"Who hath measured the waters in the hollow of his hand, and meted out heaven with the span, and comprehended the dust of the earth in a measure, and weighed the mountains in scales, and the hills in a balance? Who hath directed the Spirit of the LORD, or being his counsellor hath taught him? With whom took he counsel, and who instructed him, and taught him in the path of judgment, and taught him knowledge, and shewed to him the way of understanding? Behold, the nations are as a drop of a bucket, and are counted as the small dust of the balance: behold, he taketh up the isles as a very little thing. And Lebanon is not sufficient to burn, nor the beasts thereof sufficient for a burnt offering. All nations before him are as nothing; and they are counted to him less than nothing, and
vanity." (Isaiah 40:12-17)
The Lord begins a series of rhetorical questions designed to point the reader to the incomparable nature of God. The Lord cannot be replaced or represented by any idol, form or figure. There is none like Him. The questions which He asks sound much like those directed to Job when God sought to enlighten Job to the singular greatness of his Creator.
Two thirds of the earth is covered by water. The worlds oceans are unsearchable in their vastness. Below the depths lurk creatures of which the modern scientist knows little or nothing. Mankind is still discovering new species of oceanic life. Undoubtedly, the world's oceans are one of the earth's most intimidating and amazing displays of power; yet, God views them as the small amount of water which might be measured out in the palm of a man's hand.
The size of the Milky Way boggles the mind. Measuring some 100,000 light years in diameter, it dwarfs earth to the point of insignificance; however, the size of the Milky Way is little in comparison to galaxies far beyond it. Of these things, God thinks little. He is not impressed by the immensity of them because He is far greater. To Him, they have been measured out by a span, or a fixed measure. The vastness of space and its galaxies only represents, in a small way, the unsearchable depth of God's wisdom and power.
The world's dust may be thought of as some of creation's smallest objects, and God has placed each spec. Every molecule is accounted for. The power of the nations does not impress the Lord. As the insignificant drop of water is swallowed up in the bucket full of water, the nations are swallowed up in the grandeur of God's creation. They are not even vanity. They are less than vanity. With these vivid illustrations in mind, the Lord asks, Who hath directed the Spirit of the LORD? Paul quotes some of these verses in his closing arguments concerning God's work of salvation among both Jews and Gentiles.
O the depth of the riches both of the wisdom and knowledge of God! how unsearchable are his judgments, and his ways past finding out! For who hath known the mind of the Lord? or who hath been his counsellor? Or who hath first given to him, and it shall be recompensed unto him again? For of him, and through him, and to him, are all things: to whom be glory for ever. Amen (Romans 11:33-36).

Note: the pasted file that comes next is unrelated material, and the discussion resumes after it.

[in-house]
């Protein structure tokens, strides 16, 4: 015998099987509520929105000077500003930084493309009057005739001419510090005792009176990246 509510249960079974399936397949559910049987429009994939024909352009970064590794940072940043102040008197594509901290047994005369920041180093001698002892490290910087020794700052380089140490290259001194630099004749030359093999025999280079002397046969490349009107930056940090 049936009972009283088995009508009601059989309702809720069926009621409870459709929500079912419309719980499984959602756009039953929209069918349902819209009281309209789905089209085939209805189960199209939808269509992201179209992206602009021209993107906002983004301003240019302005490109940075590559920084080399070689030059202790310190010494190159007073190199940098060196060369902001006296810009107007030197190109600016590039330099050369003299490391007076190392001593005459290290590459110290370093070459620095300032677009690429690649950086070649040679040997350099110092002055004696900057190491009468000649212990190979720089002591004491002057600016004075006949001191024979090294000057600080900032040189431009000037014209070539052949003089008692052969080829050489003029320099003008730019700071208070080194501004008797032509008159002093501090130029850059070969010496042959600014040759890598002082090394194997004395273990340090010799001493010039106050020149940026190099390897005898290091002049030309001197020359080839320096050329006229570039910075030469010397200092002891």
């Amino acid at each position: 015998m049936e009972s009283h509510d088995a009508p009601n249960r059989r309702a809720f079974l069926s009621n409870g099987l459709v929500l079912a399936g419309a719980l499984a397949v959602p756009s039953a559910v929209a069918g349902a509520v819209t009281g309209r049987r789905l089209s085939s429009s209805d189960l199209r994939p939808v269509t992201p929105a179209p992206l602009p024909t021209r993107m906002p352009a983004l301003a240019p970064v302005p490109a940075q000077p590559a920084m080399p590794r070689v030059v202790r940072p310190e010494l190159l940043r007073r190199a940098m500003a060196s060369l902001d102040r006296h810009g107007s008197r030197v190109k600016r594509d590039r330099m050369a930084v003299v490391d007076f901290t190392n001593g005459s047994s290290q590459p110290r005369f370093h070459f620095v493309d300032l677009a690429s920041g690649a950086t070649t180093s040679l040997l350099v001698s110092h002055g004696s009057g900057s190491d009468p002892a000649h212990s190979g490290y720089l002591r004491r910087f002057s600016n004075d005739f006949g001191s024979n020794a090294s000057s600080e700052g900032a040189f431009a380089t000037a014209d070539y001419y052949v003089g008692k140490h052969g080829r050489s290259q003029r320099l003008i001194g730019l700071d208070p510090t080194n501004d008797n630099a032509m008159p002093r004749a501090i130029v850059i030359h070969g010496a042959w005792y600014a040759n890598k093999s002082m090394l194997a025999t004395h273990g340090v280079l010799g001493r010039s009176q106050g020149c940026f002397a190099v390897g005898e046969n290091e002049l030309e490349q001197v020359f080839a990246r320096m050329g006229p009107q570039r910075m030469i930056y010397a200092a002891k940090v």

"To whom then will ye liken God? or what likeness will ye compare unto him? The workman melteth a graven image, and the goldsmith spreadeth it over with gold, and casteth silver chains. He that is so impoverished that he hath no oblation chooseth a tree that will not rot; he seeketh unto him a cunning workman to prepare a graven image, that shall not be moved. Have ye not known? have ye not heard? hath it not been told you from the beginning? have ye not understood from the foundations of the earth? (Isaiah 40:18-21)
The Lord puts the stupidity and vanity of idolatry on display. God has no comparison. Israel had consistently struggled with idols, and so the Lord illustrates idolatry's uselessness. The workman is the metalworker. He forms an image out of metals from the ground, the same place from which man was made. He then covers it with an outer layer of gold to add beauty and makes silver ornaments to adorn it. To the human eye, it may be attractive and appear valuable; yet, it has been made from things created by God. Its golden layer is deceptive because underneath is its core of simple metal. The vanity progresses as God describes the idol of a man too poor to make such an elaborate image. Poverty does not stop the sin of man's idolatry. He simply chooses a less expensive material. The trunk of a tree is selected and carved out by the woodworker to form a false god whose image, again, represents that found in the creation of the true God. The image may be bare wood on the outside or covered over with precious metal as that described by Jeremiah (10:3-4); however, the end result is the same. These lifeless images bring no deliverance but incur the wrath of the one true God.
The last four questions illustrate the Lord's astonishment at such things. From the very beginning, God made it clear that He is the Creator of all. Have you never read the Scriptures, Oh Israel? Have you not been told, by godly people, of the Lord's creative powers? Since the earth was founded, has no one heard of or witnessed the Lord's authority over all things? The answer to these questions is obvious. Far removed from this time and culture, idolatry seems so silly to many people; but it can be practiced in many ways. Everyone is tempted to love something above God. If such were not so, John would not have said, "...This is the true God, and eternal life. Little children, keep yourselves from idols. Amen (I John 5:20-21)."